How to Can Roasted Tomato Sauce #foodpreservation #prepping

**Quick disclaimer – Water bath canning is NOT recommended as a safe way to preserve this recipe. The recipe has not been tested for acidity level, and it not officially approved for water bath canning. If you want to preserve this long term, I recommend freezing the sauce instead of water bath canning. 

One of my new favorite home canned foods is Roasted Tomato Sauce. This tomato sauce is an easy, delicious, and versatile sauce. It’s great for quick pasta night meals – fabulous in lasagna, spaghetti, over ravioli or tortellini.  I came up with the idea for this sauce last year thanks to many other awesome bloggers, but this is the first year I have canned it. Last year I froze the extra I had and it was really nice to pull a bit of this out of the freezer for a quick meal. We loved it so much, that I decided I must can it this year. Even though I liked it frozen just fine, I just don’t have the freezer space for as much as I need. I have a lot of shelf space though!  So far, I have canned 26 quarts of this delicious roasted tomato sauce. Here’s how you can to!

How to can roasted tomato sauce

How to Can Roasted Tomato Sauce

tomatoesFirst, make the sauce. Start with a good amount of tomatoes. I grew San Marzano tomatoes this year from seeds I purchased at Baker Creek. This is the first year I have grown them, and I am very impressed! I will grow them again next year for sure. I also throw in any cherry or grape tomatoes I have, as well. First, wash tomatoes thoroughly. Cut off any bad spots and the stem and bottom end if you want. You do not need to peel them. Scandalous, I know. I never peel tomatoes I can – it takes too much time and I am a lazy canner. 🙂 I have to find ways to reduce my time commitment.

roasted tomato sauceCut tomatoes in half and put on a cookie sheet or in a 9 x 13 pan. I recommend the 9×13 because they become quite juicy and can overflow into your oven and make a big mess. {ask me how I know this…} Add garlic and fresh basil, top with good quality olive oil, sea salt and pepper. Then roast at 425 degrees for an hour. You can read more detailed directions on this process here.

roasted tomatoesAfter an hour, pull them out of the oven and they will look ugly, like this. But your kitchen will smell heavenly! I promise.

puree roasted tomatoesLet the tomatoes cool for 15-20 minutes and then put them in a blender. I use my Vitamix.
roasted tomato sauceBlend on high for 30 seconds or so, and VOILA! Roasted Tomato Sauce!

At this point, you can stop. You can freeze, you can eat, you can hide it. 🙂 If you would like to can this delicious sauce to eat in December, though,  read on.

roasted tomato sauceMake all of your sauce and put it in a great big stock pot. Simmer it to keep warm.
water bath cannerGet the water heating up in your water bath canner. Once it’s boiling, sterilize your clean jars by boiling them for 10 minutes. Don’t you love my plywood back splash? Living in a barn is just swell… 😉
prepare canning lidsPrepare your canning lids by submersing them in steaming, but not boiling, water for a few minutes. I use both BPA free Tattler Reusable Canning Lids and the normal Ball Canning Lids which are now also supposed to be BPA Free now!! YAY!!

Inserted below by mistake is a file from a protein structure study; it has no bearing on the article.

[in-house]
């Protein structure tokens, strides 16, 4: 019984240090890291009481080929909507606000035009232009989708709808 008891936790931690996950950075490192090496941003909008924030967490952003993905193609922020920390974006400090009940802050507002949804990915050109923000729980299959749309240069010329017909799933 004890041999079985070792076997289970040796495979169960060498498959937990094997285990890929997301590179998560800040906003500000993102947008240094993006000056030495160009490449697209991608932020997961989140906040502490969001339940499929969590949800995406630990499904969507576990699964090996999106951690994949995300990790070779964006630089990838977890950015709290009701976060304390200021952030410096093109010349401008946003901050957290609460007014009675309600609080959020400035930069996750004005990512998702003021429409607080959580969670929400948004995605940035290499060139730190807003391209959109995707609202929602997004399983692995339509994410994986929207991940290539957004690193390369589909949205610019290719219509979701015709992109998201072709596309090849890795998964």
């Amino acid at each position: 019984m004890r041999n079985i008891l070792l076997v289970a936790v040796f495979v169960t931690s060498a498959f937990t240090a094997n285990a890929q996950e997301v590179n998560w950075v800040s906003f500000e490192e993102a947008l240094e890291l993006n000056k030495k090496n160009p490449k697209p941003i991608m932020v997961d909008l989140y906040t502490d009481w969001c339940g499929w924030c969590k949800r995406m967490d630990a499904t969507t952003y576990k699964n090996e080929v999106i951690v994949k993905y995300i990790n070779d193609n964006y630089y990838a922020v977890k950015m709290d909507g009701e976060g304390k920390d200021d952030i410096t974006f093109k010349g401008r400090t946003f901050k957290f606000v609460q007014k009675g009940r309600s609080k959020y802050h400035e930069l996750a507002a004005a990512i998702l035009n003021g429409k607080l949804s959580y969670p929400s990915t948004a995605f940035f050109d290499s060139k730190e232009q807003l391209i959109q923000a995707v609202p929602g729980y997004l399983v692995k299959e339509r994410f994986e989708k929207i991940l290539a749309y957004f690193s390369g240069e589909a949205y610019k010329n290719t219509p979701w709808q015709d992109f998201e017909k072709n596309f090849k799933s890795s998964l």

roasted tomato sauce Fill up your jars- you want at least 1/4 in headroom left AFTER you add 2 TBS lemon juice concentrate (VERY IMPORTANT STEP!!) per jar, wipe the lid to remove any food — you want your jars to seal, after all. As you finish each jar, place it in the water bath canner to keep it hot. It is recommended that you completely finish one jar at a time for optimal results – not the batch method I display here… Do as I say, not as I do. 🙂
roasted tomato saucePut your lids on and tighten securely.how to can roasted tomato sauce.Once your canner is full, boil the jars for 45 minutes. Add 5 minutes per 1,000 feet to compensate for the altitude. I live at just under 1,000 feet. So if you live at 2,000 feet, process for 50 minutes instead. And so on. If you don’t know your altitude, just google it.

canned roasted tomato sauceCarefully remove the jars and put them on a clean towel. Let them cool for a full 24 hours before you move them. Sit back and listen to the wonderful pings of the sealing jars! After 24 hours, make sure all of your jars have sealed. Wipe them down, remove the rings, and put them on a shelf to admire. If any jars didn’t seal, you can heat the sauce back up and try again.

And that’s how you can roasted tomato sauce. I’d love to hear if you’ve made this recipe and what you thought! Enjoy!!

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Comments

  1. Thanks for posting this! I have never canned anything my entire life but I am going to give it a try by using the instructions above with the tomatoes that I will have from my garden in the summertime..
    • Hi Penny - I use the sauce just like I'd use a jar of Ragu, if I used it. It's great in spaghetti, lasagna, or any other way you would use spaghetti sauce! Hope you like it!!
    • Tina, I think you can leave the tomatoes however you would like them! I prefer to can them pureed because it's more like Ragu sauce and that's how we like to eat it, plus they are pretty squishy after roasting anyway. But you can certainly omit the blending step if you want. :-) Good luck and let me know what you do and how it turns out!
  2. I made this exactly like you said the first time. It was very good. Now it's in the oven, on the second batch, and I added a large sweet green pepper and a red jalapeño. I've made spicy tomatoe sauce before to do something different with my regular spaghetti sauce recipe. It'll be interesting to see how it turns out and I might try canning it since I don't have to use the pressure canner to do so. Thanks.

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